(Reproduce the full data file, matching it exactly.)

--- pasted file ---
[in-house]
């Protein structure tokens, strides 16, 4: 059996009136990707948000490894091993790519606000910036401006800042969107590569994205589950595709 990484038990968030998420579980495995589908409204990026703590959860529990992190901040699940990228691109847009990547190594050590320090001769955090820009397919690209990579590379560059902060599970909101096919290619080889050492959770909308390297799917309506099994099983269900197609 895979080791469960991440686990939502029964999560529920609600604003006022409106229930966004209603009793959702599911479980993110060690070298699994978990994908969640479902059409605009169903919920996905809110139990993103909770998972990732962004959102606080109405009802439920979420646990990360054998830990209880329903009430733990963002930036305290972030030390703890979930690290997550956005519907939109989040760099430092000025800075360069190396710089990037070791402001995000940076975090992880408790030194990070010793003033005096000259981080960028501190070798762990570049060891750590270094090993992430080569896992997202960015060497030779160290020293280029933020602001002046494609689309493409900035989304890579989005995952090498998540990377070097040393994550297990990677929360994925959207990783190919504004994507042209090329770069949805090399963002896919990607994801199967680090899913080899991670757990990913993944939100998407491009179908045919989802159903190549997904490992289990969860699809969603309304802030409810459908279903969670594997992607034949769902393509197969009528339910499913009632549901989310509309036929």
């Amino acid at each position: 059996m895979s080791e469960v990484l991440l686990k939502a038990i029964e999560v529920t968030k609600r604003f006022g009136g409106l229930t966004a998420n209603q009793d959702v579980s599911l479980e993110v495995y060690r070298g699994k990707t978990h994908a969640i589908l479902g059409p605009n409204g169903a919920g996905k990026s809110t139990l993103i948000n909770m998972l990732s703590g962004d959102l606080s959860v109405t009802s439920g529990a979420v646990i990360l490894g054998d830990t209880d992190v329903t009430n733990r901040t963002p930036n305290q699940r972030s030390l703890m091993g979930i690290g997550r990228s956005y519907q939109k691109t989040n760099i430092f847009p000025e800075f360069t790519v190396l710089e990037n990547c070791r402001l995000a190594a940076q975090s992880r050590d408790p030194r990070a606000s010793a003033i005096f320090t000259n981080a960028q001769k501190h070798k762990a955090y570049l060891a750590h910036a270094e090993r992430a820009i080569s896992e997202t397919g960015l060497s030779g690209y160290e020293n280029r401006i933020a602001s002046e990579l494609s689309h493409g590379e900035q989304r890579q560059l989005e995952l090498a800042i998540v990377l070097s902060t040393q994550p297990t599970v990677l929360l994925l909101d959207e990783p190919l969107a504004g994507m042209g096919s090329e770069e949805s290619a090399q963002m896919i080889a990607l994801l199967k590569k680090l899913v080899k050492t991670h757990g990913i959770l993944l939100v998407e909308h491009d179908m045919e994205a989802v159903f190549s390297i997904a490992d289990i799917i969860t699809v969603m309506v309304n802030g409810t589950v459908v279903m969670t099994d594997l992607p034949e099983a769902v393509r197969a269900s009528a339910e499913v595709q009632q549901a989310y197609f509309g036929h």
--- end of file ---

[in-house]
């Protein structure tokens, strides 16, 4: 059996009136990707948000490894091993790519606000910036401006800042969107590569994205589950595709 990484038990968030998420579980495995589908409204990026703590959860529990992190901040699940990228691109847009990547190594050590320090001769955090820009397919690209990579590379560059902060599970909101096919290619080889050492959770909308390297799917309506099994099983269900197609 895979080791469960991440686990939502029964999560529920609600604003006022409106229930966004209603009793959702599911479980993110060690070298699994978990994908969640479902059409605009169903919920996905809110139990993103909770998972990732962004959102606080109405009802439920979420646990990360054998830990209880329903009430733990963002930036305290972030030390703890979930690290997550956005519907939109989040760099430092000025800075360069190396710089990037070791402001995000940076975090992880408790030194990070010793003033005096000259981080960028501190070798762990570049060891750590270094090993992430080569896992997202960015060497030779160290020293280029933020602001002046494609689309493409900035989304890579989005995952090498998540990377070097040393994550297990990677929360994925959207990783190919504004994507042209090329770069949805090399963002896919990607994801199967680090899913080899991670757990990913993944939100998407491009179908045919989802159903190549997904490992289990969860699809969603309304802030409810459908279903969670594997992607034949769902393509197969009528339910499913009632549901989310509309036929």
């Amino acid at each position: 059996m895979s080791e469960v990484l991440l686990k939502a038990i029964e999560v529920t968030k609600r604003f006022g009136g409106l229930t966004a998420n209603q009793d959702v579980s599911l479980e993110v495995y060690r070298g699994k990707t978990h994908a969640i589908l479902g059409p605009n409204g169903a919920g996905k990026s809110t139990l993103i948000n909770m998972l990732s703590g962004d959102l606080s959860v109405t009802s439920g529990a979420v646990i990360l490894g054998d830990t209880d992190v329903t009430n733990r901040t963002p930036n305290q699940r972030s030390l703890m091993g979930i690290g997550r990228s956005y519907q939109k691109t989040n760099i430092f847009p000025e800075f360069t790519v190396l710089e990037n990547c070791r402001l995000a190594a940076q975090s992880r050590d408790p030194r990070a606000s010793a003033i005096f320090t000259n981080a960028q001769k501190h070798k762990a955090y570049l060891a750590h910036a270094e090993r992430a820009i080569s896992e997202t397919g960015l060497s030779g690209y160290e020293n280029r401006i933020a602001s002046e990579l494609s689309h493409g590379e900035q989304r890579q560059l989005e995952l090498a800042i998540v990377l070097s902060t040393q994550p297990t599970v990677l929360l994925l909101d959207e990783p190919l969107a504004g994507m042209g096919s090329e770069e949805s290619a090399q963002m896919i080889a990607l994801l199967k590569k680090l899913v080899k050492t991670h757990g990913i959770l993944l939100v998407e909308h491009d179908m045919e994205a989802v159903f190549s390297i997904a490992d289990i799917i969860t699809v969603m309506v309304n802030g409810t589950v459908v279903m969670t099994d594997l992607p034949e099983a769902v393509r197969a269900s009528a339910e499913v595709q009632q549901a989310y197609f509309g036929h």